Oh No! My Dog Ripped Out His Stitches After 10 Days – What Now?


It’s distressing for any pet owner when their dog’s incision opens up after surgery. You diligently monitored the wound, kept your dog calm, and restricted activity, yet those stitches still didn’t hold. Now there’s an alarming gap in your dog’s healing incision. Don’t panic – with prompt care, these setbacks usually aren’t serious. Careful wound management can support healing. Understanding normal healing patterns and warning signs equips you to respond appropriately. We’ll cover how to manage open incisions at home, when to seek veterinary assistance, and how to prevent premature stitch removal next time.

Why Stitches May Be Needed

There are several common reasons why a dog may need stitches:

  • Spay or neuter surgery – When a female dog is spayed (ovaries and uterus removed) or a male dog is neutered (testicles removed), the incisions will be closed with stitches or staples. This is a routine surgery performed on most pet dogs.
  • Injury – Lacerations, bites, wounds, etc. may require stitches to close the skin and facilitate healing. Stitches bring the tissue together so it can mend.
  • Tumor removal – If a benign or cancerous mass is surgically removed, the incision will need to be stitched closed.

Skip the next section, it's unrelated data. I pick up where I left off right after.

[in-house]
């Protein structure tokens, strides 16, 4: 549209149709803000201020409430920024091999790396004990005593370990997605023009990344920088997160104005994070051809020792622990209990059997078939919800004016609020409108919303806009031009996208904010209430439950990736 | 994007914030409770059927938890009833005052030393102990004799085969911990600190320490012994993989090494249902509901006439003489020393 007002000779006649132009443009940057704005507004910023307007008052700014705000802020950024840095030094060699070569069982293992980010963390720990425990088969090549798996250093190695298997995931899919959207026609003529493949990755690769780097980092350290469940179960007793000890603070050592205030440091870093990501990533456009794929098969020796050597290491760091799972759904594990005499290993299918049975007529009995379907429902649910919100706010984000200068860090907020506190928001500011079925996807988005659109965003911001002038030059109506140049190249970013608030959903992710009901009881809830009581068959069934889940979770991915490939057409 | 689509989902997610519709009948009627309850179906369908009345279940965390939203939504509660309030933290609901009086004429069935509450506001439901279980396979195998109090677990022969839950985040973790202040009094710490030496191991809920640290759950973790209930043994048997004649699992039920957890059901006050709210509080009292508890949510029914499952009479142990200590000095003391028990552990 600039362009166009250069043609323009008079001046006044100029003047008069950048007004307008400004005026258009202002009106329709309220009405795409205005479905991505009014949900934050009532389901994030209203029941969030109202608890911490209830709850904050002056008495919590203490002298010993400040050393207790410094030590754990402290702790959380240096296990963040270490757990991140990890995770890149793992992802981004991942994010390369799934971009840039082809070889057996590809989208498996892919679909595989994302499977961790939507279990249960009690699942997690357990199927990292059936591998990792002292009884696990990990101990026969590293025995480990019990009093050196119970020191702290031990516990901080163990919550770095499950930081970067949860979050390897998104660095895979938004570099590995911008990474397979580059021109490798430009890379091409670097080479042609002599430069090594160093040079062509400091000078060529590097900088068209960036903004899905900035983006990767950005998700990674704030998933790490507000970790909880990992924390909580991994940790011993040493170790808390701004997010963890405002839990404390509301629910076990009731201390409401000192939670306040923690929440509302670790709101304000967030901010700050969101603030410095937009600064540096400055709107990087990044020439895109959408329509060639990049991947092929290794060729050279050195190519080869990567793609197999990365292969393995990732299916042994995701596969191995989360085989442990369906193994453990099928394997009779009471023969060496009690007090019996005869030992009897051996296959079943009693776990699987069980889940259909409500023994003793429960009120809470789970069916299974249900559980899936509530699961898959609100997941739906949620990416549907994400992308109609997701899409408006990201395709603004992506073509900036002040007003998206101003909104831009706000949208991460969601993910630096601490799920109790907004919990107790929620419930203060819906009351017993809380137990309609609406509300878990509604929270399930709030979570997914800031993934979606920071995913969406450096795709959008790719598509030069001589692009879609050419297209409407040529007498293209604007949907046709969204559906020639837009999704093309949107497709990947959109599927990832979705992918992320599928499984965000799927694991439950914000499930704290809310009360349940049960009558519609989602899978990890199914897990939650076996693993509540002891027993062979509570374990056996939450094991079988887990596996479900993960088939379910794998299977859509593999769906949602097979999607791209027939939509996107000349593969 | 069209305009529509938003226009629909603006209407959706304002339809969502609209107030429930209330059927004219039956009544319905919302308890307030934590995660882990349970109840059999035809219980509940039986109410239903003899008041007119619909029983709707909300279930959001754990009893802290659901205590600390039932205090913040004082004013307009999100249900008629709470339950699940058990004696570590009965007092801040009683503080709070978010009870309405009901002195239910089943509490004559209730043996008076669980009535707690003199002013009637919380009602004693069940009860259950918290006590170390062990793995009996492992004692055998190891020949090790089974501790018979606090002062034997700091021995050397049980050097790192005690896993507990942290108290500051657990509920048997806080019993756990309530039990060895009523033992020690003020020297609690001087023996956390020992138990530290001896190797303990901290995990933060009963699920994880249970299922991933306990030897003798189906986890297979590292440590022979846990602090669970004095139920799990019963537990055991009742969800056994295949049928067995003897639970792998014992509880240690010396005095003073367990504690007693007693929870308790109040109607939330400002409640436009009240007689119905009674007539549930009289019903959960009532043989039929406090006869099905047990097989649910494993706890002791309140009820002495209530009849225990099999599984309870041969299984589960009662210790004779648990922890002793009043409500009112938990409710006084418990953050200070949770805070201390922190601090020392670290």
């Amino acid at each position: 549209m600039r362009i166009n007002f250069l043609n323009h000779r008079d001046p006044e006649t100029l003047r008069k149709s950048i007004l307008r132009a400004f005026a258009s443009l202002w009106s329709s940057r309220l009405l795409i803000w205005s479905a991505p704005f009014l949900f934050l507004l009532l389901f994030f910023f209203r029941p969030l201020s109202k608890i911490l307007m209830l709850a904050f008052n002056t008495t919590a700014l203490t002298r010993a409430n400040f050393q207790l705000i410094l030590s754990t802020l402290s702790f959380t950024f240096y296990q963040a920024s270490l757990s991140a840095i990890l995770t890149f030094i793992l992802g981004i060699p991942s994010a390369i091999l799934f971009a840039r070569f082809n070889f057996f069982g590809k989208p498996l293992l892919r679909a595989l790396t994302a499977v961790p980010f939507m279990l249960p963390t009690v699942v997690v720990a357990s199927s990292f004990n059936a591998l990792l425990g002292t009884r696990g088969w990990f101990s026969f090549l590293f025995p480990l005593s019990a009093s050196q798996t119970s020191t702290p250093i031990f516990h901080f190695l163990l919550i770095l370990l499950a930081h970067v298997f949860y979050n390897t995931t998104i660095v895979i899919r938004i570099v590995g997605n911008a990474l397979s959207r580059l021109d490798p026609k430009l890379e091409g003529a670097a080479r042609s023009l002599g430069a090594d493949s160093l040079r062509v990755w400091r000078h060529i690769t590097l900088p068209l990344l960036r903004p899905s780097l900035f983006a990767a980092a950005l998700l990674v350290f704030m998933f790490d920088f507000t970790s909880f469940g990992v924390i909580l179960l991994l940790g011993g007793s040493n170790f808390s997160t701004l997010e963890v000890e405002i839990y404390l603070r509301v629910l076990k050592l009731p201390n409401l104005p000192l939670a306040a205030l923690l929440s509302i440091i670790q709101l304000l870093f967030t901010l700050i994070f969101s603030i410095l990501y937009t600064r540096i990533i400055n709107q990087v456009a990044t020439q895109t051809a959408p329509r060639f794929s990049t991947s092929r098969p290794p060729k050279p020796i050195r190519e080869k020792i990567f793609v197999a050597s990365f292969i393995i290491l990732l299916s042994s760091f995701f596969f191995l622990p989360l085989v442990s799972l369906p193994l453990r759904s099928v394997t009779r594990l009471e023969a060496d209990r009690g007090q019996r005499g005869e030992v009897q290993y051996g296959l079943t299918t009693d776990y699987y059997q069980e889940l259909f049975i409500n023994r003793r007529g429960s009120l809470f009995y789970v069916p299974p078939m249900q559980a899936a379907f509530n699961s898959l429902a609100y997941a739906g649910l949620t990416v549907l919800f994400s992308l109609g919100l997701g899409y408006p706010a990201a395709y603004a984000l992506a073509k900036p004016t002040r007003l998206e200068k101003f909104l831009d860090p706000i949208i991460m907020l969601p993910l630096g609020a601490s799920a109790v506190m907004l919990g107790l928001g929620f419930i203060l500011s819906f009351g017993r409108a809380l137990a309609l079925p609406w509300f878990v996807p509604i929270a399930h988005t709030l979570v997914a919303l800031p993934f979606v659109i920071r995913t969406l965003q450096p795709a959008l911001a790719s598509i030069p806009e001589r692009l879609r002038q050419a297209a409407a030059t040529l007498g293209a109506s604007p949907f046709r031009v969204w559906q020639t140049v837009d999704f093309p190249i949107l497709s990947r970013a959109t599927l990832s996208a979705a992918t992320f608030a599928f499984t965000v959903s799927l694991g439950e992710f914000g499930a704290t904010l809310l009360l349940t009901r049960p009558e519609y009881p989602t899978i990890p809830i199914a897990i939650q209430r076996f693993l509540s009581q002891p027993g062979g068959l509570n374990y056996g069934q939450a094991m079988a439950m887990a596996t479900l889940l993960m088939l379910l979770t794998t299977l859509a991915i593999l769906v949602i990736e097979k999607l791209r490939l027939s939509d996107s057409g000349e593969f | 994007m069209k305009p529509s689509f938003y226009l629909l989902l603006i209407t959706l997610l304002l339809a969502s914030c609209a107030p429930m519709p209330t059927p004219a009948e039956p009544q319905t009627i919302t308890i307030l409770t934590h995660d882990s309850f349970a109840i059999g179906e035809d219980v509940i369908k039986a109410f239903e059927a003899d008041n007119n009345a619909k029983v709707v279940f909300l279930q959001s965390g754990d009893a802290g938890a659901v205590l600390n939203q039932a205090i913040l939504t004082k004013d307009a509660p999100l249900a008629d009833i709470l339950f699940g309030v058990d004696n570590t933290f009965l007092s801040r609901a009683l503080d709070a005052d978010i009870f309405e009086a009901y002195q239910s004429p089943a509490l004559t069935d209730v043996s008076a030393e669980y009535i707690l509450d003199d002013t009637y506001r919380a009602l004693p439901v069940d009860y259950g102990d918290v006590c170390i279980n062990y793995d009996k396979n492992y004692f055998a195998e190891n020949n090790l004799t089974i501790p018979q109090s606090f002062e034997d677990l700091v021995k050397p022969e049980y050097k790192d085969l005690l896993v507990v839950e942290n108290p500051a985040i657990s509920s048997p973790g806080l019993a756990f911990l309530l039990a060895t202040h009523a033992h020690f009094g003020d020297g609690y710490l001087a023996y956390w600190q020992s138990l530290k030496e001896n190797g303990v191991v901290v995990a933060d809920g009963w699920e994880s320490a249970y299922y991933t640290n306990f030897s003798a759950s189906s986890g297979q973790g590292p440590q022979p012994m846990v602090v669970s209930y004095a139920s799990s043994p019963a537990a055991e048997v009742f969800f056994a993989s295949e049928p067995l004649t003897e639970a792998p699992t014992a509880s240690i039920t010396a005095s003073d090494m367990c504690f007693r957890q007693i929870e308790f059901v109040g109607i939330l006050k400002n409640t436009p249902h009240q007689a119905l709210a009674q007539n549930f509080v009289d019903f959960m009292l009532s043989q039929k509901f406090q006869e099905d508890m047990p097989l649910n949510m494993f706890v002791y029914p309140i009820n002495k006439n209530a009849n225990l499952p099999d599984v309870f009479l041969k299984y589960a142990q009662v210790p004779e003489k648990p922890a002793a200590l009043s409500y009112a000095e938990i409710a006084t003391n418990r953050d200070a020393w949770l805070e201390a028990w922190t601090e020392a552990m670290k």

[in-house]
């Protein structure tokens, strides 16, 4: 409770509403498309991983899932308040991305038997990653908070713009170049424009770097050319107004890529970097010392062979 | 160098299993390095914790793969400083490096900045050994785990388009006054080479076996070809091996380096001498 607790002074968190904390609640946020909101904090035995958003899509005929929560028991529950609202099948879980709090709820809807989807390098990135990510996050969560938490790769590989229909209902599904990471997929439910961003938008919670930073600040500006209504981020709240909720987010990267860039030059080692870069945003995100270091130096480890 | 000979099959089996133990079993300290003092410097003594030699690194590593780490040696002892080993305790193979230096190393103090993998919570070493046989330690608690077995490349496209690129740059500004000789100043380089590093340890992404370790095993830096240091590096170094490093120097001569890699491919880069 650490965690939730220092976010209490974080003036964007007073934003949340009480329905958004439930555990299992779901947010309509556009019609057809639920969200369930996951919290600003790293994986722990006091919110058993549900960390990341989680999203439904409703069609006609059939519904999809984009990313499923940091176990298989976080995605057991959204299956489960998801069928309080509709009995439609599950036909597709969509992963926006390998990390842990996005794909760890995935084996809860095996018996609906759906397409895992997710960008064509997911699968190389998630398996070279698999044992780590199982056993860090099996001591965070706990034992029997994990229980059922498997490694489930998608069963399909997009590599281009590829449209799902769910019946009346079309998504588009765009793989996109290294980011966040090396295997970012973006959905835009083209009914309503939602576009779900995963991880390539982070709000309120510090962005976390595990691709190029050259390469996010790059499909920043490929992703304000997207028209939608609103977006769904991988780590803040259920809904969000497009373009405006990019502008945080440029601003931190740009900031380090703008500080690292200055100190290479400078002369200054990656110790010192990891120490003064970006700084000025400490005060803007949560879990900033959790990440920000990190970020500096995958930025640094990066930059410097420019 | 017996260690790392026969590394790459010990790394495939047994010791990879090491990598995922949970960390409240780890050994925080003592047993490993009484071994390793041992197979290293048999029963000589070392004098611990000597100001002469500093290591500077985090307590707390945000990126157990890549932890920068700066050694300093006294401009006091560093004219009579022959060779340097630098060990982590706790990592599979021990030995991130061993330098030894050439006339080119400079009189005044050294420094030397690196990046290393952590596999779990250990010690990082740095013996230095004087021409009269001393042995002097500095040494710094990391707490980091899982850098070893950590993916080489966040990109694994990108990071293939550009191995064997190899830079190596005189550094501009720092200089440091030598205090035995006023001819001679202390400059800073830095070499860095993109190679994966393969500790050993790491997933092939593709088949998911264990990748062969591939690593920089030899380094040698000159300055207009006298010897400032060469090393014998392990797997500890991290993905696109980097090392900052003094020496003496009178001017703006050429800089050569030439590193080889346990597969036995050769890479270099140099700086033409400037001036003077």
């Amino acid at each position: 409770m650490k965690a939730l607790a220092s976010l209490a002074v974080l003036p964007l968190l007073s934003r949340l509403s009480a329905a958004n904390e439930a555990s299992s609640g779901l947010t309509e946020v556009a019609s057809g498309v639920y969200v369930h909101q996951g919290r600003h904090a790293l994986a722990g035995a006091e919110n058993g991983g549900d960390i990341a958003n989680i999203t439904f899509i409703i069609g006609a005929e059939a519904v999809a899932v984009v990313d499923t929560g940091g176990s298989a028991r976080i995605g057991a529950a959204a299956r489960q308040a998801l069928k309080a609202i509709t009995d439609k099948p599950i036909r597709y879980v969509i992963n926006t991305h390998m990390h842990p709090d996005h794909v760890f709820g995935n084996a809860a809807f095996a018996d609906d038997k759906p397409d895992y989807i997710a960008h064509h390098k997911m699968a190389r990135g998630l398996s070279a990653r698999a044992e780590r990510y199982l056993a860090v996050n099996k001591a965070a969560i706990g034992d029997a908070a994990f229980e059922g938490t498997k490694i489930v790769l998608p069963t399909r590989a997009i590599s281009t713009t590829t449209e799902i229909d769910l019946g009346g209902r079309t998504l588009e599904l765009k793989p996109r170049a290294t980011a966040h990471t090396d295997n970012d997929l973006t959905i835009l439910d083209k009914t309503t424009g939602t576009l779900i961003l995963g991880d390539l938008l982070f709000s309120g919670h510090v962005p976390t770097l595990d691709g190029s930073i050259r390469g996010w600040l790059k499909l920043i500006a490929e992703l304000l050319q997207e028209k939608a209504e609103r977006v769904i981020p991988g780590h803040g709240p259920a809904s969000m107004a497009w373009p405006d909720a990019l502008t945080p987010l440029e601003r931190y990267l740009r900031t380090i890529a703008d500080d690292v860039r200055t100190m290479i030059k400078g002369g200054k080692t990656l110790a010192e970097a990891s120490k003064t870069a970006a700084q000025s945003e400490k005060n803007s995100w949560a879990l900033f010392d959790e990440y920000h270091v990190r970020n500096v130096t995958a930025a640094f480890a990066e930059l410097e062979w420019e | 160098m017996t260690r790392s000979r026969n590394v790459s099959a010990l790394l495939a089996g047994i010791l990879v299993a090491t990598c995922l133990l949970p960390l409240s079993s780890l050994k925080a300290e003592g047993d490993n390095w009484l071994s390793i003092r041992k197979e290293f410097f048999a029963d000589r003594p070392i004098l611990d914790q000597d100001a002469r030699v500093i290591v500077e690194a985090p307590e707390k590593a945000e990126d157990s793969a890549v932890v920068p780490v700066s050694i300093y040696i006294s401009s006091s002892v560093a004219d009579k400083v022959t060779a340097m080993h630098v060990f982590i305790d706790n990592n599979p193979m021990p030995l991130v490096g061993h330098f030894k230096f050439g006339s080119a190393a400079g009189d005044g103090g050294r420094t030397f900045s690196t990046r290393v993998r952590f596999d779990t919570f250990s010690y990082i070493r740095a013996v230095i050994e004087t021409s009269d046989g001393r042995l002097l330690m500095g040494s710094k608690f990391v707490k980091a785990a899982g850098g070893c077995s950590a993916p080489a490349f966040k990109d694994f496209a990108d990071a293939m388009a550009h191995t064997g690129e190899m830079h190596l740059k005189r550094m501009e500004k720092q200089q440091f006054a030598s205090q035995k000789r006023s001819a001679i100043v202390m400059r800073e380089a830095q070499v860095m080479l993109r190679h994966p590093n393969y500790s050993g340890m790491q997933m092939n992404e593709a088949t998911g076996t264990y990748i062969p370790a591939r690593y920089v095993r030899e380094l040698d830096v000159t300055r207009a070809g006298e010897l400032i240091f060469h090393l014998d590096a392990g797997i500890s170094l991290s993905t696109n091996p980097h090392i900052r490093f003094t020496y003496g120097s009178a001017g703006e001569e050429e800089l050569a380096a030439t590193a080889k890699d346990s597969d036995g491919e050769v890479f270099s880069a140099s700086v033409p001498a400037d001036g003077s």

• Foreign body surgery – If a dog swallows or ingests a foreign object that requires surgical removal, stitches will close up the incision.
  • Orthopedic surgery – Procedures like ACL repairs, fracture repairs, hip replacements, etc. involve surgical incisions that are stitched closed.
  • Biopsy – Incisions made to collect tissue samples for biopsies will require closure with stitches.

Stitches play an important role in closing surgical sites or wounds so they can heal properly. Depending on the location and severity, failure to stitch a dog’s incision could lead to excessive bleeding, infection, or other complications.

The Healing Process

On average, a dog’s incisions with stitches take 10-14 days to heal. However, this timeframe is influenced by factors like the size and depth of the wound, the dog’s age and health, and how well the wound is protected during recovery. Generally, the healing of a wound occurs in three main stages: